the next morning, peter and allie left to go pick up mose. i went to the gym. upon my return, i was met at the door by a sobbing allie. apparently, mose came home and started barking his head off. big surprise.  the cats went deeper under the house and allie was afraid mose would hurt them.  he wouldn't because he is just a big goofball.  i was actually more worried about what the cat would do to him while protecting her babies. i calmed allie down, phoned the napa humane society and pretty much said HELP!! they told me that we needed to determine whether or not the cat was feral or domesticated. a domesticated cat and her kittens could be trapped and brought to them for adoption..chances would be pretty good because the kittens looked to be about 6 weeks old..and honestly they were cute!...but if the cat was feral, they could not help us and suggested a non-profit group in the area that places feral cats with farmers and vintners to help with the rodent population.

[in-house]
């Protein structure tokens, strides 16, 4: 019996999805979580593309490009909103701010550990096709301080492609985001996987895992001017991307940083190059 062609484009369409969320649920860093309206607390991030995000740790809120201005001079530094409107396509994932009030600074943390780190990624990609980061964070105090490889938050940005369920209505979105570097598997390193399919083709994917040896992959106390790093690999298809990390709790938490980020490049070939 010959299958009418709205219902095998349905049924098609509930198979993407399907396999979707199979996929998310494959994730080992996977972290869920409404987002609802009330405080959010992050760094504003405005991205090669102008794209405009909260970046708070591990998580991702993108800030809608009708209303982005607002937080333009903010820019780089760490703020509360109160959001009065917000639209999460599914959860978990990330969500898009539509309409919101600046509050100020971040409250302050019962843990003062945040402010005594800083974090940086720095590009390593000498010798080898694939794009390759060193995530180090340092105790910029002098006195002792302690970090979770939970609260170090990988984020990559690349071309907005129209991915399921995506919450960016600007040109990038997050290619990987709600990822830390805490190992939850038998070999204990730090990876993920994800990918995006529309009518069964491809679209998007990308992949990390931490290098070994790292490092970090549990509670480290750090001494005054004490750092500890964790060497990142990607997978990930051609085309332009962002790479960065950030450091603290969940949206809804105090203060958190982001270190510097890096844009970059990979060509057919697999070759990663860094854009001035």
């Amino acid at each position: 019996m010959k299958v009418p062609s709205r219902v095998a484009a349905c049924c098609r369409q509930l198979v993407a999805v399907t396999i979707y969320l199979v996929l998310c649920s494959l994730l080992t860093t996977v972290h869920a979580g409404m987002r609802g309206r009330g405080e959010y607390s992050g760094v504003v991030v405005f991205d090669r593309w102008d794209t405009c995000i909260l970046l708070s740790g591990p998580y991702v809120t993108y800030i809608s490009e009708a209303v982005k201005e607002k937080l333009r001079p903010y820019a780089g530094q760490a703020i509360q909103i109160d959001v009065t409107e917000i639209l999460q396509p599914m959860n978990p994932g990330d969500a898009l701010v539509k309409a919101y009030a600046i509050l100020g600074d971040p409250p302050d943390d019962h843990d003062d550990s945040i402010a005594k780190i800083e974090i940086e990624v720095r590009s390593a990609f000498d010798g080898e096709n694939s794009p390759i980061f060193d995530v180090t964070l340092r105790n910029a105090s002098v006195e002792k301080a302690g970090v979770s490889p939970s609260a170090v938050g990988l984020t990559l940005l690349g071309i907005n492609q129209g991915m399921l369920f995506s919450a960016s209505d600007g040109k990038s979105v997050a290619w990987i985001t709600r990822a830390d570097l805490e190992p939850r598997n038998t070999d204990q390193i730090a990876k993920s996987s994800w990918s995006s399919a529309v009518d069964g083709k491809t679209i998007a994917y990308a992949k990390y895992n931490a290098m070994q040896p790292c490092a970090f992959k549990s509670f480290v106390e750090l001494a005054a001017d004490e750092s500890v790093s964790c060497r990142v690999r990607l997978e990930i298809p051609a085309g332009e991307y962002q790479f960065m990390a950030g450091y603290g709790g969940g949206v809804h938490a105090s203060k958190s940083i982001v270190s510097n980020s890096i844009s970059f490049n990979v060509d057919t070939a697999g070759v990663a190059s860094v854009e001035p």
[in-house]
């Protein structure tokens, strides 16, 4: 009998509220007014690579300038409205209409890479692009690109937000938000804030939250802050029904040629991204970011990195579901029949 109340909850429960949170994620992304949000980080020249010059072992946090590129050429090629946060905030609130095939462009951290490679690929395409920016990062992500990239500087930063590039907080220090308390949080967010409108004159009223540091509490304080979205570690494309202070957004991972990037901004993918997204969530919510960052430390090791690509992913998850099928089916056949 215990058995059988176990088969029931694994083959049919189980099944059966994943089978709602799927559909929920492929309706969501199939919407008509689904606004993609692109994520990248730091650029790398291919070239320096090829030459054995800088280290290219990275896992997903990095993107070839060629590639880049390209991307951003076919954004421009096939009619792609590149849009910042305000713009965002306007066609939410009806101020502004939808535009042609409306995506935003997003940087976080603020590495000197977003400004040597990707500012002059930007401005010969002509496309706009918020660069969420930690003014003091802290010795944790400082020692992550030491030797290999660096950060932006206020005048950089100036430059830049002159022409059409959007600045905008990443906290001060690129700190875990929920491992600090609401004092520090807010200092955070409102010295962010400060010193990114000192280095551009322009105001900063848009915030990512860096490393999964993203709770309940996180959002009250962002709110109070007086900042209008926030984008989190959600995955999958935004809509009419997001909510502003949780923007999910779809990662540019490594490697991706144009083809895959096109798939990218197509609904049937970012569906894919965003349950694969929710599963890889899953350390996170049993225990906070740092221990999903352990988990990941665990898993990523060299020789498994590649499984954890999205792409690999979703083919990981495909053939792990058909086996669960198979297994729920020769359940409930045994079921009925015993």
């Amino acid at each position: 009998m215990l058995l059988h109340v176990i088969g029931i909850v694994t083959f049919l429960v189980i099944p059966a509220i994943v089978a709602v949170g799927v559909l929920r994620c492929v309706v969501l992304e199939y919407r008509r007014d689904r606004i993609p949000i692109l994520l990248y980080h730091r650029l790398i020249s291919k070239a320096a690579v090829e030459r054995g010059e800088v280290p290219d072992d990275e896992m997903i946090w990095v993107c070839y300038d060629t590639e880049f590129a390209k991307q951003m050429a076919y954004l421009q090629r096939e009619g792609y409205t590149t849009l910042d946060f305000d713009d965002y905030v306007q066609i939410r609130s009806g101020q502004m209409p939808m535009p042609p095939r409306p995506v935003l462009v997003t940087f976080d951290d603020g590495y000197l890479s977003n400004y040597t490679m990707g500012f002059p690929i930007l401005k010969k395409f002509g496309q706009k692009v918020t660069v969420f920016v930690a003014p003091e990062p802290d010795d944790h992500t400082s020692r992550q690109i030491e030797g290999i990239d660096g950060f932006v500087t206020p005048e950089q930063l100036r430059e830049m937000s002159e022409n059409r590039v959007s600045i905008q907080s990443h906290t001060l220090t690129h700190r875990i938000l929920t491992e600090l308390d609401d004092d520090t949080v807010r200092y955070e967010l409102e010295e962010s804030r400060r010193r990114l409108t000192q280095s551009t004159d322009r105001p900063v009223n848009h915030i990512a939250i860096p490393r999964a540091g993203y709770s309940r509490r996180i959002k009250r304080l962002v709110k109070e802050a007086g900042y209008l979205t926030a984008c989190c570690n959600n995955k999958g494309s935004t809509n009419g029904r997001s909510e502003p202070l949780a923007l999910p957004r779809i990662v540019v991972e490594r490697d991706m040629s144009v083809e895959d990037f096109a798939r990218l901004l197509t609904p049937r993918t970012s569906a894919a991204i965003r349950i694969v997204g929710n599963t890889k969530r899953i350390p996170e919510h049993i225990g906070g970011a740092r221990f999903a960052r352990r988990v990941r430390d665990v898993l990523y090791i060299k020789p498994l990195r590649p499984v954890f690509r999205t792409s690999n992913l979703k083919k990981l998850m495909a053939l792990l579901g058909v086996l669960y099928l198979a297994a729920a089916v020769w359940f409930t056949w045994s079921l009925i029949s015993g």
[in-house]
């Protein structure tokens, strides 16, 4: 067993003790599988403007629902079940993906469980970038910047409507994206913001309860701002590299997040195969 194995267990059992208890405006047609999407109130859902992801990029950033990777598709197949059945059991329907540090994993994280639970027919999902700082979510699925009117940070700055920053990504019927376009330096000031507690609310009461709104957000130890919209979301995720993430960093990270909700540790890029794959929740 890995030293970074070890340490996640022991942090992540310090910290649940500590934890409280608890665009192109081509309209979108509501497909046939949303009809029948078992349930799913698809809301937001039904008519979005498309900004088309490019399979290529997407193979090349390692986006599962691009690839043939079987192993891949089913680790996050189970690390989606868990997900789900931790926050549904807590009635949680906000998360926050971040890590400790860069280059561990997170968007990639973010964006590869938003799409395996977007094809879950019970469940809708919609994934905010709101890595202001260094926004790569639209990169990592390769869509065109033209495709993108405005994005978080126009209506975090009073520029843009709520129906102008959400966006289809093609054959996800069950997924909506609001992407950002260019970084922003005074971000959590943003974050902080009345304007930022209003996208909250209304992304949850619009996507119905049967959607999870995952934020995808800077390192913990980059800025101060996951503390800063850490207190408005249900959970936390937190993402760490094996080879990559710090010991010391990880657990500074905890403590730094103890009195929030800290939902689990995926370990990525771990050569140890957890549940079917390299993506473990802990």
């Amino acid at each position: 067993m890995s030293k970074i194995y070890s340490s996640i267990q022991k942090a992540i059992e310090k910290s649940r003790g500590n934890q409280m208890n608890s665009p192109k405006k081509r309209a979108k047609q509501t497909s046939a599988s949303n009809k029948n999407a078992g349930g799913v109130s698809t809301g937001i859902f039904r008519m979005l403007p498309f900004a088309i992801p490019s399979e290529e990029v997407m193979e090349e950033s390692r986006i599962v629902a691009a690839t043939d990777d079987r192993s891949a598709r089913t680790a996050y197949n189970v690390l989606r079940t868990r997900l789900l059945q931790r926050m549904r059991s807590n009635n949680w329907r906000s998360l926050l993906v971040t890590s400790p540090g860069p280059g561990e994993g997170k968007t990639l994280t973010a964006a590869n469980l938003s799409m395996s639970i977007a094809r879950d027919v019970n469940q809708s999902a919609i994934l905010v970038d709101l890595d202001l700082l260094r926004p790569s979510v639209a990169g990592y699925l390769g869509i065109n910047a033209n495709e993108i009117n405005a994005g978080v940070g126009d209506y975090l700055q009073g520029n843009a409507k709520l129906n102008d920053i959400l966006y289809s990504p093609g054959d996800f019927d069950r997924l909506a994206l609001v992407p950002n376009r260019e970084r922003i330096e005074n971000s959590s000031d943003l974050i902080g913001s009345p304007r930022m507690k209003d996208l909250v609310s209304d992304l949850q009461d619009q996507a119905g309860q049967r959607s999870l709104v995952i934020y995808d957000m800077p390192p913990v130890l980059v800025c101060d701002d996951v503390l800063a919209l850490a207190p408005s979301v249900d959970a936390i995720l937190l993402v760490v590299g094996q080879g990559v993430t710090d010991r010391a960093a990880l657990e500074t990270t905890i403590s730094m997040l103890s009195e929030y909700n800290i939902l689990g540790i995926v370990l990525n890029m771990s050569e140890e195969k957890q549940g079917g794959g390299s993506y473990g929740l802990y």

o.k. folks..getting the picture?..10 yr old girl wanting kittens, husband not going for the "trapping the cat and checking to see if feral approach" and golden retriever not accepting animals under the porch...loads of action at the napa farmhouse!! so here is the current state of affairs...the cat/kittens seem to have disappeared! either they are so far under the house, and only come out at night, that we cannot find them..or.. the mom cat has relocated her family somewhere safe..good for mose..but not good for the cat population..i was hoping to at least be able to spay/neuter them..so i would really appreciate your thoughts, ideas and/or suggestions regarding this situation. what should we do? i can not believe this cat had the babies under my porch and they lived there for 6 weeks without us knowing. i suspect the cat moved her kittens in while we were in colorado thinking it was a nice, quiet, safe place.. it this possible?